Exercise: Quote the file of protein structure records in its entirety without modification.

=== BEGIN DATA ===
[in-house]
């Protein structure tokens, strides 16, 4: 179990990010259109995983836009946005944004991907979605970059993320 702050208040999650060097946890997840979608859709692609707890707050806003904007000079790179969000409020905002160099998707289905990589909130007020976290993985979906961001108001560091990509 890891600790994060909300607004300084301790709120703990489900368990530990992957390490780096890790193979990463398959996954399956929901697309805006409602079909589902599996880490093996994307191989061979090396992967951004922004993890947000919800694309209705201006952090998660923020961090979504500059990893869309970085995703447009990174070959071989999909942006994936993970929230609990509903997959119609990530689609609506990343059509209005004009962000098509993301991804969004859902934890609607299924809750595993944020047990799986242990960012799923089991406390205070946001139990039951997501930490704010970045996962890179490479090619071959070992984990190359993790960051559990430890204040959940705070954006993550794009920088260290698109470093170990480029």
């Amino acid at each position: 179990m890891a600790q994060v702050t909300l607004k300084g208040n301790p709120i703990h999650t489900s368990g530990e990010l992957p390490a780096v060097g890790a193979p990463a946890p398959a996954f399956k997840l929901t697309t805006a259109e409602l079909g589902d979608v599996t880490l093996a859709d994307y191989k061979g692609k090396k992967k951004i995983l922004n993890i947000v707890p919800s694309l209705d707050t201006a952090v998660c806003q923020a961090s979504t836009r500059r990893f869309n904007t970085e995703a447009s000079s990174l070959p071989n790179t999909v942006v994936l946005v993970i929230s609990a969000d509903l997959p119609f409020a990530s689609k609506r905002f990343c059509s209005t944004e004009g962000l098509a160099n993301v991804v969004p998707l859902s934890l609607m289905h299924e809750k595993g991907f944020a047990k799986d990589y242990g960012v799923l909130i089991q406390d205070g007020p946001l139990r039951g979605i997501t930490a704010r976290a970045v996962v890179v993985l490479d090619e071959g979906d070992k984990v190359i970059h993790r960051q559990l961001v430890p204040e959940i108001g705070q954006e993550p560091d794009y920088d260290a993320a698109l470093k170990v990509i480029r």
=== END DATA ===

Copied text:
[in-house]
């Protein structure tokens, strides 16, 4: 179990990010259109995983836009946005944004991907979605970059993320 702050208040999650060097946890997840979608859709692609707890707050806003904007000079790179969000409020905002160099998707289905990589909130007020976290993985979906961001108001560091990509 890891600790994060909300607004300084301790709120703990489900368990530990992957390490780096890790193979990463398959996954399956929901697309805006409602079909589902599996880490093996994307191989061979090396992967951004922004993890947000919800694309209705201006952090998660923020961090979504500059990893869309970085995703447009990174070959071989999909942006994936993970929230609990509903997959119609990530689609609506990343059509209005004009962000098509993301991804969004859902934890609607299924809750595993944020047990799986242990960012799923089991406390205070946001139990039951997501930490704010970045996962890179490479090619071959070992984990190359993790960051559990430890204040959940705070954006993550794009920088260290698109470093170990480029």
């Amino acid at each position: 179990m890891a600790q994060v702050t909300l607004k300084g208040n301790p709120i703990h999650t489900s368990g530990e990010l992957p390490a780096v060097g890790a193979p990463a946890p398959a996954f399956k997840l929901t697309t805006a259109e409602l079909g589902d979608v599996t880490l093996a859709d994307y191989k061979g692609k090396k992967k951004i995983l922004n993890i947000v707890p919800s694309l209705d707050t201006a952090v998660c806003q923020a961090s979504t836009r500059r990893f869309n904007t970085e995703a447009s000079s990174l070959p071989n790179t999909v942006v994936l946005v993970i929230s609990a969000d509903l997959p119609f409020a990530s689609k609506r905002f990343c059509s209005t944004e004009g962000l098509a160099n993301v991804v969004p998707l859902s934890l609607m289905h299924e809750k595993g991907f944020a047990k799986d990589y242990g960012v799923l909130i089991q406390d205070g007020p946001l139990r039951g979605i997501t930490a704010r976290a970045v996962v890179v993985l490479d090619e071959g979906d070992k984990v190359i970059h993790r960051q559990l961001v430890p204040e959940i108001g705070q954006e993550p560091d794009y920088d260290a993320a698109l470093k170990v990509i480029r």